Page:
This website contains the complete set of lecture notes for Physics 252, the fourth semester of our four-semester Introductory Physics course for physics majors. Links to lectures are in the left column.

What is “Modern Physics”?

“Modern” physics means physics based on the two major breakthroughs of the early the twentieth century: relativity and quantum mechanics.  

Physics based on what was known before then (Newton’s laws, Maxwell’s equations, thermodynamics) is called “classical” physics.

This course traces in some detail just how the new ideas developed. We examine the experimental and theoretical paradoxes that forced thinking out of the traditional path.  This is a valuable exercise—the classical ideas are in much better accord with common sense (defined by Einstein as the layer of prejudices in place by age eighteen), so seeing how the new physics came about is helpful in overcoming that “common sense” and getting a better understanding of nature.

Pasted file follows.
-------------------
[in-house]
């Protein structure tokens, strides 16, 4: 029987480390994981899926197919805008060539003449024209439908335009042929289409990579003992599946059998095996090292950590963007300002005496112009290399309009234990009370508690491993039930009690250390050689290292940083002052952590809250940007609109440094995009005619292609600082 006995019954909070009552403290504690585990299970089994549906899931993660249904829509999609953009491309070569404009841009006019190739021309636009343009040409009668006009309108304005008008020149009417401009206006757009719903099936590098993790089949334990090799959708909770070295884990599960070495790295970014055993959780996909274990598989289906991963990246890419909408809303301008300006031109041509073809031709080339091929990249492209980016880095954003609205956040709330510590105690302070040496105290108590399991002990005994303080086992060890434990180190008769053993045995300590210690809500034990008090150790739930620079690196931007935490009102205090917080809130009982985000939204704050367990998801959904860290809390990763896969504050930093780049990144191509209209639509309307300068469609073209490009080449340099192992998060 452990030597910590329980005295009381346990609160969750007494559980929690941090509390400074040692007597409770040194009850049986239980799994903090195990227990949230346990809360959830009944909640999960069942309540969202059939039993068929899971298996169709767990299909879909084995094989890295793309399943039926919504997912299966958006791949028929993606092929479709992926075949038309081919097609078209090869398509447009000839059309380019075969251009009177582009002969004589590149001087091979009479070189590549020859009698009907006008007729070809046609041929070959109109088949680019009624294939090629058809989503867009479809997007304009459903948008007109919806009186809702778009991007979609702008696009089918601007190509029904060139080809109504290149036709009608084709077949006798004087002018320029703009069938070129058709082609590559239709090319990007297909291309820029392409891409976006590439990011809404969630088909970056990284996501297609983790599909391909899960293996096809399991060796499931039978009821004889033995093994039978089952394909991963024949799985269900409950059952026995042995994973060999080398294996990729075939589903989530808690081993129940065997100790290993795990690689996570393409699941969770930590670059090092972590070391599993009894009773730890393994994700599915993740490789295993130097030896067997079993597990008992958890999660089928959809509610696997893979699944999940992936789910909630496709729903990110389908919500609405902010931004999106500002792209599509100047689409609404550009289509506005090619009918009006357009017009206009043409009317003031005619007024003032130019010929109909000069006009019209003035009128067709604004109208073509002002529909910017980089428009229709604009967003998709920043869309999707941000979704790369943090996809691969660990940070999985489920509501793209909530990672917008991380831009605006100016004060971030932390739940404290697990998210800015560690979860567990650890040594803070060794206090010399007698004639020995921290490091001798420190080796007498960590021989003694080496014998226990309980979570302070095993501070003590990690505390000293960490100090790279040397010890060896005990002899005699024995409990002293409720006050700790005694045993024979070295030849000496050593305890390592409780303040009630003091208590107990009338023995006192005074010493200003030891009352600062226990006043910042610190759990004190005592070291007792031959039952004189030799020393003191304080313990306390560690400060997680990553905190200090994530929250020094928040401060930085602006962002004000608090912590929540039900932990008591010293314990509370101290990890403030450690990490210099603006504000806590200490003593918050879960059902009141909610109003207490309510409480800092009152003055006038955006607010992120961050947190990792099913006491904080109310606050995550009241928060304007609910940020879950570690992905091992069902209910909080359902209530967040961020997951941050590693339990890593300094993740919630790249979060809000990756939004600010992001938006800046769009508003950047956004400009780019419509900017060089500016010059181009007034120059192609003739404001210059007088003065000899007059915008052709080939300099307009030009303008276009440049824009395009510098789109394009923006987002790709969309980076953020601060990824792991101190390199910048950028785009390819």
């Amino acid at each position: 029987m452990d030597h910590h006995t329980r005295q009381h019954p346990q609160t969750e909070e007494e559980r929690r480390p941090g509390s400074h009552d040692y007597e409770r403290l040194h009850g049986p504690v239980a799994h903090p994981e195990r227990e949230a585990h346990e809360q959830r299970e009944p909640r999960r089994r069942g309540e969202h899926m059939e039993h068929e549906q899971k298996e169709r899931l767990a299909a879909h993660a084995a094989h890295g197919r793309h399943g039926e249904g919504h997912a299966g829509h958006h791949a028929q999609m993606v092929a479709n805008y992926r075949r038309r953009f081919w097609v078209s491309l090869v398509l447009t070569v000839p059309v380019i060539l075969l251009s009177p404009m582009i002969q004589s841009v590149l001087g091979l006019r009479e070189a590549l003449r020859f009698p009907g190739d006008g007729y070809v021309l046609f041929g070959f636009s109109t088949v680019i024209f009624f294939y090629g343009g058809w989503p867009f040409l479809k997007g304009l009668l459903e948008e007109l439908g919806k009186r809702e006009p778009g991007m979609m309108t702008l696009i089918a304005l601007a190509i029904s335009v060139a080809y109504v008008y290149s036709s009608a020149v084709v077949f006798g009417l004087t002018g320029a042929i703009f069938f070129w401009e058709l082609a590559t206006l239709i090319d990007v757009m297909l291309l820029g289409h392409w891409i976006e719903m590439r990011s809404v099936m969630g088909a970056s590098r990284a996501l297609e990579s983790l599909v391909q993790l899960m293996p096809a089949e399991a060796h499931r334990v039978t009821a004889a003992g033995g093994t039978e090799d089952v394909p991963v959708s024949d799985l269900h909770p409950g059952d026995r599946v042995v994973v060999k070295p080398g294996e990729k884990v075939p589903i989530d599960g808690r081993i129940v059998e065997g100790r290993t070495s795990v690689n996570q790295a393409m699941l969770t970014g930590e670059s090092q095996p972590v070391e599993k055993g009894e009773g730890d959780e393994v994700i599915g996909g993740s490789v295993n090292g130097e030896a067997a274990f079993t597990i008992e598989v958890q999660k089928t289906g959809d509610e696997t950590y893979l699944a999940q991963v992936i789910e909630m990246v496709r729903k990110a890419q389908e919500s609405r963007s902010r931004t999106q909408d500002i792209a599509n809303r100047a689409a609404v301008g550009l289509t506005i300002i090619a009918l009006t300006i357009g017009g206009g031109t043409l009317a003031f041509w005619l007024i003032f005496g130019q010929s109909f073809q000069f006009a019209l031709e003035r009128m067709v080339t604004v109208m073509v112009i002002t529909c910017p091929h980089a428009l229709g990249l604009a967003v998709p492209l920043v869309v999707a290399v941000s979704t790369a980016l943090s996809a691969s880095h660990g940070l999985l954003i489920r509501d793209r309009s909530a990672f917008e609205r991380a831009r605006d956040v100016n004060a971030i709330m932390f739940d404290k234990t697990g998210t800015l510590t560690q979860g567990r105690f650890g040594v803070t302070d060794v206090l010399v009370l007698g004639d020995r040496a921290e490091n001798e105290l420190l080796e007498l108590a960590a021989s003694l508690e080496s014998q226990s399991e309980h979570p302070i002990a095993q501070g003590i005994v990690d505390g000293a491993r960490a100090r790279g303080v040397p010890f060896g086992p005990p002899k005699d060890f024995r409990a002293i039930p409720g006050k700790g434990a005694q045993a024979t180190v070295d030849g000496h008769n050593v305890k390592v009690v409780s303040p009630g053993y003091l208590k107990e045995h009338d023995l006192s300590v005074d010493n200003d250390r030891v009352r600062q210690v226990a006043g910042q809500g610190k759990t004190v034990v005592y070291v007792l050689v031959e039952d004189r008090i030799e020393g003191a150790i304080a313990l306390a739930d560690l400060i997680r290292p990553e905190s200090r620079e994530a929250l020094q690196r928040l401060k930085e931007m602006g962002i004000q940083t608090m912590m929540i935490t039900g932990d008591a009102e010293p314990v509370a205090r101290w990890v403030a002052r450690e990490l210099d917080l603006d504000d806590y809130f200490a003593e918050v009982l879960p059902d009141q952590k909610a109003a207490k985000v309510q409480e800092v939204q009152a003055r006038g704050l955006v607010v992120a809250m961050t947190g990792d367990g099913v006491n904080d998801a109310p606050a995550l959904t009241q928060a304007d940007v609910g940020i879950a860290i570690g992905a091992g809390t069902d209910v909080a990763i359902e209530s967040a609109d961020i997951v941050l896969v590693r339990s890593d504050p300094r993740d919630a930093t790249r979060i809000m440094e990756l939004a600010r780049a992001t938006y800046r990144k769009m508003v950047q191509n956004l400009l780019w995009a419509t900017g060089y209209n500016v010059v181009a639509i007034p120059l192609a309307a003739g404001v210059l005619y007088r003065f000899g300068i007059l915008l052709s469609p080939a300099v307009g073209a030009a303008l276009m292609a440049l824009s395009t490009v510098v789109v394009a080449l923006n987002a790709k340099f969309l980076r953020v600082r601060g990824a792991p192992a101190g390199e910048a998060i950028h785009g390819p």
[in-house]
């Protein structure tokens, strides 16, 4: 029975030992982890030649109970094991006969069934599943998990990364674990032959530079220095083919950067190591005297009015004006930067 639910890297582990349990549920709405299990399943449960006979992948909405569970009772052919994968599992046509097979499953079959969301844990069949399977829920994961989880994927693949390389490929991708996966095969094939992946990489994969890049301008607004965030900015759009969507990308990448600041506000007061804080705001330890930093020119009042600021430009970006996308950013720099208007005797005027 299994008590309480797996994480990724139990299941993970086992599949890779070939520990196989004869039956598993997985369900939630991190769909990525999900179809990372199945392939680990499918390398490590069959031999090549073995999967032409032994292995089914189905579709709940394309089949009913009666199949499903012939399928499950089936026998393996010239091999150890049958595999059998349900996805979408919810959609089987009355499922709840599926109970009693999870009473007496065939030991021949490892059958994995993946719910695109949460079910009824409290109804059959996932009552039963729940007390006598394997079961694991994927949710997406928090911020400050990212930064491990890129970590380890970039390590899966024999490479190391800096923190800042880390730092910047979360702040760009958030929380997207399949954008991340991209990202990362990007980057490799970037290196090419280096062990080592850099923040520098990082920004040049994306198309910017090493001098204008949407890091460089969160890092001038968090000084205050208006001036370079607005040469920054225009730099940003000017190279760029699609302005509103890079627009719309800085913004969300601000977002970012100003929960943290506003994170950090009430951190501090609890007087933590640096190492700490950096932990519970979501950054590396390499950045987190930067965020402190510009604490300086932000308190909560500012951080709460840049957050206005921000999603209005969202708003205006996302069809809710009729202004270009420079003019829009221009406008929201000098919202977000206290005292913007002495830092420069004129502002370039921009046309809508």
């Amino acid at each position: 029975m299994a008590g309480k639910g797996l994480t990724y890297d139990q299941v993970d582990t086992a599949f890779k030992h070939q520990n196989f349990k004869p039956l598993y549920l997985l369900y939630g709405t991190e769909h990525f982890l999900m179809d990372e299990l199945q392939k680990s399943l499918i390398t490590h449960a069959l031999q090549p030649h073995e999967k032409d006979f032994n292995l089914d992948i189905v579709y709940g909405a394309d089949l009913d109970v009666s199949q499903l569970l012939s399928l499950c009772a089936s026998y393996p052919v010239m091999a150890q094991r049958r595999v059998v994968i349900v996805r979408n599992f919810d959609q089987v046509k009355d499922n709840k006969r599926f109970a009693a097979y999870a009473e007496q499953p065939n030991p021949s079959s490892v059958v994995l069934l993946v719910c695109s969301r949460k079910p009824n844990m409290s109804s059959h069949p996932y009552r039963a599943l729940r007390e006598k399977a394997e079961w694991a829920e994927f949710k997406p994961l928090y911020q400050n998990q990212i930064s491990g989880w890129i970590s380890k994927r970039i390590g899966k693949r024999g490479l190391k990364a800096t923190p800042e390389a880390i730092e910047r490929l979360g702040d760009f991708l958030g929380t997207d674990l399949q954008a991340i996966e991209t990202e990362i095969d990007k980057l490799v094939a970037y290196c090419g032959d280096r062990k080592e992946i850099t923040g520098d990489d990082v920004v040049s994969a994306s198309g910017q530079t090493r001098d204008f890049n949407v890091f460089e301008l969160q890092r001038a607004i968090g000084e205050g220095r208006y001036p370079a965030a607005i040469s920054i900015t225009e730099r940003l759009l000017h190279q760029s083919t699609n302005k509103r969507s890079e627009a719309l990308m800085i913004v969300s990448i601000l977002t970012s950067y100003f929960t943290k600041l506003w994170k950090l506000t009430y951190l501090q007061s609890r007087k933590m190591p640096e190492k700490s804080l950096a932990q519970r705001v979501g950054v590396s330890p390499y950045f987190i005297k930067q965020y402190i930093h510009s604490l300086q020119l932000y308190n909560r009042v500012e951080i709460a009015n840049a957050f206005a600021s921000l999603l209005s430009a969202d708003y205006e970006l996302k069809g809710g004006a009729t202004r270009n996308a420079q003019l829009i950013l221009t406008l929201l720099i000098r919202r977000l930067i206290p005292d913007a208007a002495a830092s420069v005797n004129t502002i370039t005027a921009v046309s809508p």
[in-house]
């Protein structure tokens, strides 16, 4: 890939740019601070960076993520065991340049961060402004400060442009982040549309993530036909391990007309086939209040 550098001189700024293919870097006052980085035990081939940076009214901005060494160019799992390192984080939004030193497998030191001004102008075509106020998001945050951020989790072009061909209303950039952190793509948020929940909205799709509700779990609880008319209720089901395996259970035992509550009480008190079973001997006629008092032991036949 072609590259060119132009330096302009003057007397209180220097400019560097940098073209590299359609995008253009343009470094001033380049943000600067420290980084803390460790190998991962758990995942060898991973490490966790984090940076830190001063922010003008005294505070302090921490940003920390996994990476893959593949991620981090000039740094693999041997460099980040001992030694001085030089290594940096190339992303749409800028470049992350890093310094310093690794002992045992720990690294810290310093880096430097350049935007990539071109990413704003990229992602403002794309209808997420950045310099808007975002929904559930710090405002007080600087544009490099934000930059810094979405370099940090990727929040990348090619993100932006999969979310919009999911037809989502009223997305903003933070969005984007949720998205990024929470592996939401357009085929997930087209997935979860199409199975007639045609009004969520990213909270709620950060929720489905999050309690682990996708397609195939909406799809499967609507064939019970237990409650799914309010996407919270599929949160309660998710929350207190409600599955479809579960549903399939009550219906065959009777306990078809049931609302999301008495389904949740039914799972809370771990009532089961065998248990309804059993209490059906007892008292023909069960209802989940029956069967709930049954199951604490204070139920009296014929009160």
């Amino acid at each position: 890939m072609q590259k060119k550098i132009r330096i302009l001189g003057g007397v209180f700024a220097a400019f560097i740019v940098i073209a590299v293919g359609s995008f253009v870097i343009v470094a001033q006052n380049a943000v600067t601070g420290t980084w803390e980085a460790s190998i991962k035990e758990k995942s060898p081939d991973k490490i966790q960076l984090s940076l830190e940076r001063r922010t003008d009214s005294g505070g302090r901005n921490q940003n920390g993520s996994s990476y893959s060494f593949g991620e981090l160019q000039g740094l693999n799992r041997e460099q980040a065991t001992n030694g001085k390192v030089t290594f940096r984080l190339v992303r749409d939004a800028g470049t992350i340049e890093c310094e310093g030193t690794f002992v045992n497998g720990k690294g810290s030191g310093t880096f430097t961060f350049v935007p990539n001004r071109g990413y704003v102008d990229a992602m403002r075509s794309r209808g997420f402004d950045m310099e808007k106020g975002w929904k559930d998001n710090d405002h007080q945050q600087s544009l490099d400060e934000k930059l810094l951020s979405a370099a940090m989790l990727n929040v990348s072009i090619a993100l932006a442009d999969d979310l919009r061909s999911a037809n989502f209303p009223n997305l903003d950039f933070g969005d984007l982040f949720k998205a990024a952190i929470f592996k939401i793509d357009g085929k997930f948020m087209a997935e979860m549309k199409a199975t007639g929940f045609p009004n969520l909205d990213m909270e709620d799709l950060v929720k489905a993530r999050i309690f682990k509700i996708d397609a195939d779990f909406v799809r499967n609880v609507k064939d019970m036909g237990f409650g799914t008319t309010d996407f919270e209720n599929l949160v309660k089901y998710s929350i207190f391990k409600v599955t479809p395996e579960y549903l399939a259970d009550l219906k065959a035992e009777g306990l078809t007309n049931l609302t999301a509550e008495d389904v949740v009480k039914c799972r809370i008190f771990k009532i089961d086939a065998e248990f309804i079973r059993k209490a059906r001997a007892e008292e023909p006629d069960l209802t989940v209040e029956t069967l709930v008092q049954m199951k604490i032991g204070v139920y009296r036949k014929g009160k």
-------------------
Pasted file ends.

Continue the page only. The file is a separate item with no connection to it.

But this is not just a course on concepts: the lectures and homework are sufficient to give the student a basic technical grasp of special relativity, and of Schrödinger’s quantum mechanics.

   

Some Extra Course Materials

The Lecture Notes on Special Relativity have been put together in one PDF File here.

For German Readers: All the lectures on Special Relativity have been translated into German by Christoph Scholz, who teaches high school physics (pupils aged 10-19) in Hagen, Germany. They can be downloaded in pdf format at einstein-deutsch.pdf. Scholtz' school URL is http://www.ha.shuttle.de/ha/hildegardis/mint/physik.htm. These notes are copyright. Students can make one copy for personal use, but the notes are not to be distributed commercially without permission of the author and the translator.

Old homeworks and exams can be found here.